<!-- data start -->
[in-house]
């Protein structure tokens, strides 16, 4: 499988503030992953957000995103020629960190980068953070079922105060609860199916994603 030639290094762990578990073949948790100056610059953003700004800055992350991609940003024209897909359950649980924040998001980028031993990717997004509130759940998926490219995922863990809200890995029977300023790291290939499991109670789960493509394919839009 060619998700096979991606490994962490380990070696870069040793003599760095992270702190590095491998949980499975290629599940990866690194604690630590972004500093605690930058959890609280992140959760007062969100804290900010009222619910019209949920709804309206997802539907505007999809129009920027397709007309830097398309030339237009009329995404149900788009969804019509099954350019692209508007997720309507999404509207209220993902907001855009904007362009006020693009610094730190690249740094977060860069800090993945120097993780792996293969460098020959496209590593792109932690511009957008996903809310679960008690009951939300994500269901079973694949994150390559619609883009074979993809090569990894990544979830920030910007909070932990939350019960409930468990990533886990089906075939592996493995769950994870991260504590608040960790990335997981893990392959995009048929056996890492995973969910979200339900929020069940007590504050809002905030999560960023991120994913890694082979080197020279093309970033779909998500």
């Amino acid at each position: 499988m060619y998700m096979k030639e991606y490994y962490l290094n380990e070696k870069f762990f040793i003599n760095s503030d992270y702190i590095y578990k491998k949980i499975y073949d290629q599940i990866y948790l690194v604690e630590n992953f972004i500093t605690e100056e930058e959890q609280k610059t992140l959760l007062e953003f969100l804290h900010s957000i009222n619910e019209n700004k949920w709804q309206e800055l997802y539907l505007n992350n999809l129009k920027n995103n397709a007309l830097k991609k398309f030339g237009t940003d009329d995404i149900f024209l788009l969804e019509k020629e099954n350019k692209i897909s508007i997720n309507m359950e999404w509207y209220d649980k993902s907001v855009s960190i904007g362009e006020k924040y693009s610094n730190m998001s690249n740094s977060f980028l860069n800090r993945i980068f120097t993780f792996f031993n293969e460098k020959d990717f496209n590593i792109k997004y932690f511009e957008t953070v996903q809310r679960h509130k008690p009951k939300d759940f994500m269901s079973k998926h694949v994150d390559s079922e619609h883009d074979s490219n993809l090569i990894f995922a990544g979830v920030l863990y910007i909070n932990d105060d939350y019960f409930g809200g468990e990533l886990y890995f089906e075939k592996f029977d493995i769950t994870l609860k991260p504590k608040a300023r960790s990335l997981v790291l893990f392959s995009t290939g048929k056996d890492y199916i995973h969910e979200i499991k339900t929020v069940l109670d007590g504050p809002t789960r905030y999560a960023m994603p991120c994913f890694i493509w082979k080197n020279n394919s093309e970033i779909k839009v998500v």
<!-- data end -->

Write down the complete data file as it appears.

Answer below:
[in-house]
């Protein structure tokens, strides 16, 4: 499988503030992953957000995103020629960190980068953070079922105060609860199916994603 030639290094762990578990073949948790100056610059953003700004800055992350991609940003024209897909359950649980924040998001980028031993990717997004509130759940998926490219995922863990809200890995029977300023790291290939499991109670789960493509394919839009 060619998700096979991606490994962490380990070696870069040793003599760095992270702190590095491998949980499975290629599940990866690194604690630590972004500093605690930058959890609280992140959760007062969100804290900010009222619910019209949920709804309206997802539907505007999809129009920027397709007309830097398309030339237009009329995404149900788009969804019509099954350019692209508007997720309507999404509207209220993902907001855009904007362009006020693009610094730190690249740094977060860069800090993945120097993780792996293969460098020959496209590593792109932690511009957008996903809310679960008690009951939300994500269901079973694949994150390559619609883009074979993809090569990894990544979830920030910007909070932990939350019960409930468990990533886990089906075939592996493995769950994870991260504590608040960790990335997981893990392959995009048929056996890492995973969910979200339900929020069940007590504050809002905030999560960023991120994913890694082979080197020279093309970033779909998500």
């Amino acid at each position: 499988m060619y998700m096979k030639e991606y490994y962490l290094n380990e070696k870069f762990f040793i003599n760095s503030d992270y702190i590095y578990k491998k949980i499975y073949d290629q599940i990866y948790l690194v604690e630590n992953f972004i500093t605690e100056e930058e959890q609280k610059t992140l959760l007062e953003f969100l804290h900010s957000i009222n619910e019209n700004k949920w709804q309206e800055l997802y539907l505007n992350n999809l129009k920027n995103n397709a007309l830097k991609k398309f030339g237009t940003d009329d995404i149900f024209l788009l969804e019509k020629e099954n350019k692209i897909s508007i997720n309507m359950e999404w509207y209220d649980k993902s907001v855009s960190i904007g362009e006020k924040y693009s610094n730190m998001s690249n740094s977060f980028l860069n800090r993945i980068f120097t993780f792996f031993n293969e460098k020959d990717f496209n590593i792109k997004y932690f511009e957008t953070v996903q809310r679960h509130k008690p009951k939300d759940f994500m269901s079973k998926h694949v994150d390559s079922e619609h883009d074979s490219n993809l090569i990894f995922a990544g979830v920030l863990y910007i909070n932990d105060d939350y019960f409930g809200g468990e990533l886990y890995f089906e075939k592996f029977d493995i769950t994870l609860k991260p504590k608040a300023r960790s990335l997981v790291l893990f392959s995009t290939g048929k056996d890492y199916i995973h969910e979200i499991k339900t929020v069940l109670d007590g504050p809002t789960r905030y999560a960023m994603p991120c994913f890694i493509w082979k080197n020279n394919s093309e970033i779909k839009v998500v």